Dear puckheads of the United States of America and parts of Alaska,
As we know, the 2010 Stanley Cup Finals between the Philadelphia Flyers and the Chicago Blackhawks begin on Saturday night on NBC. The good news is that the ratings for the last two Stanley Cup Finals, between the Pittsburgh Penguins and Detroit Red Wings, were impressive: an average of 8 million viewers watching Game 7 last year. In other words, we've come a long way from Game 3 in 2007, baby.
But the work is far from complete. The apathy from not-yet-hockey fans towards what should be our signature event as is palpable around our great nation; not only in the media but among friends and families.
So with that, here are a few obligations for all U.S.-based puckheads during the Stanley Cup Finals, in order to create awareness of championship round and continue The Game's growing insurgency into popular culture; with the ultimate goal of one day out-rating the NBA Finals, thus causing ESPN's headquarters to implode like the house at the end of "Poltergeist."
1. Buy Nielsen Families Beer, Watch Hockey With Them. Television ratings are a nebulous and unreliable measure of popularity of major sporting events, in a culture that demands group viewing for such events ... but it's the girl on our arm, so we're dancin' with her.
Nielsen Families are the lucky ducks whose viewership and habits are measured for the creation of the nightly ratings. How can they help hockey? We refer you to Chuckgasmic, a fan site for the NBC action/comedy "Chuck," which spells out specific instructions on how Nielsen Families can maximize their impact on a given program, including use of a DVR:
"If you must DVR it, be sure to watch the episode prior to 3AM that day and DO NOT skip any commercials. You must watch your DVR recording as if it were live. You can actually watch the recording within 3-days and have it count but for it to be counted in overnight ratings, watch it prior to 3AM."
Who knew, right? Now find that Nielsen family in your town and buy them a lovely fruit basket with a Bobby Hull jersey inside.
2. Insert Hockey References Into Other Sports Conversations. The NBA fan at the office coffee machine is talking about Kobe Bryant's triple-double in the previous playoff game. You jump in with, "Yeah, he's like a combination of Toews, Kane and Byfuglien."
NBA fan smiles with nervous confusion, goes back to his computer and searches for whatever the hell that reference meant so he doesn't feel left out. Repeat with baseball fans, but add more meaningless stats to really entice them.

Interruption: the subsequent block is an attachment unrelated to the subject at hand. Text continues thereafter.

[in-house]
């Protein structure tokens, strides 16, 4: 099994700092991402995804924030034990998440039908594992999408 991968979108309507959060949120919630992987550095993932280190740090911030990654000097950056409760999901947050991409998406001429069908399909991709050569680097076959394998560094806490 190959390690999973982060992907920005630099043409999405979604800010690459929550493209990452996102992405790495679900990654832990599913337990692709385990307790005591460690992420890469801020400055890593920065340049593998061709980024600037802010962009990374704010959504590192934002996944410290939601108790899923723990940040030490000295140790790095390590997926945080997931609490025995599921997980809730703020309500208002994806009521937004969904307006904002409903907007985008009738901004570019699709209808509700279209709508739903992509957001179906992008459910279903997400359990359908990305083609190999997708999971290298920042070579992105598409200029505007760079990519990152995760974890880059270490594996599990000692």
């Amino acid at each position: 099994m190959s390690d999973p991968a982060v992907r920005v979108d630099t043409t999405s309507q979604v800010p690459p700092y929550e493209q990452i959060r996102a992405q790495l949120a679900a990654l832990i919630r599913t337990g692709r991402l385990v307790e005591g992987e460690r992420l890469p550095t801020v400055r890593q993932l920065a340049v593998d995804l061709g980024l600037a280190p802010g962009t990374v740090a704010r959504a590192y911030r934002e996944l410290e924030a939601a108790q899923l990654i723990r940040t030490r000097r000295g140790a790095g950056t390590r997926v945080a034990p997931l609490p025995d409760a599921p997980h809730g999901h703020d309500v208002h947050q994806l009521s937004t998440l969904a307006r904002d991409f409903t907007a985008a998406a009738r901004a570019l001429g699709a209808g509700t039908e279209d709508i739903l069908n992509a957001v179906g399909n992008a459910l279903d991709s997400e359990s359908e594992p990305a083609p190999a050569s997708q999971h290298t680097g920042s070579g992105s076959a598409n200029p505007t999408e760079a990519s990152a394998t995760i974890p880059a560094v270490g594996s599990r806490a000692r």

(The example above sadly ends three hours later when NBA fan's 732nd attempt at spelling "Toews" and "Byfuglien" correctly in a Web search fails.)
3. Hell, Insert Hockey References Into Every Conversation.
"You liked that restaurant? I found it to be positively Burish."
"Why are you looking at me like I'm Dan Carcillo or something?"
4. HockeyBomb Social Media. Twitter and Facebook are the national conversation. If you're someone that occasionally talks hockey on social media, double those efforts for the next two weeks. Engage your friends in hockey talk, make Twitter trending topics, send little Facebook hockey gifts and photos ... all of it. Seriously, that old high-school classmate -- the one who always smelled like tuna fish, that you friended accidentally last week -- is going to love discovering the hidden joys of Antti Niemi(notes).
5. Drink Beer. This really has nothing to do with growing the sport. But we find the Finals to be much more enjoyable after a few frosties. What's your beverage of choice for the title round?
6. Finally: Hold Local Media Accountable. I wrote for a local newspaper for nine years. I've seen dozens of editors bend to the will of a vocal minority, altering coverage plans to quell an uprising. If you don't believe your local rag is giving hockey its due during the championship round, call or email the sports editor and let them know about it. If you're watching the local news, and Champ Kind or that bubbleheaded blonde on the sports desk isn't showing at least one highlight from the Cup Finals, call or email the newsroom and demand it.
Seriously: As much as you want to believe complaining about lack of coverage is a hassle or ineffective, it's not and it isn't. It's how you get your news covered. How on earth do you think the WNBA ever gets a column inch or a second of air time otherwise?
7. Above all else: Don't be apathetic. Yes, it's hard watching the Flyers potentially take the "1975" arrow from our comedy quivers. Yes, it's going to be even harder to watch a mercenary coat-tail rider like Hossa potentially get his name on the Cup. And yes, just like every other year, the minute your team is eliminated from the playoffs was the minute you stopped watching hockey.
But it's on us to elevate our sport by celebrating our sport. The NHL isn't perfect, and its broadcasting partners sure as [expletive] aren't. But the more apathetic you are, the less attention the Finals get and the more everyone else will continue to treat you like a sports leper in this country.
We know hockey's the greatest sport in all the lands. We know it's way more popular than it's ever given credit for being here in the States. But it doesn't win the beauty pageant in the ratings or the coverage, and it's on us to change that.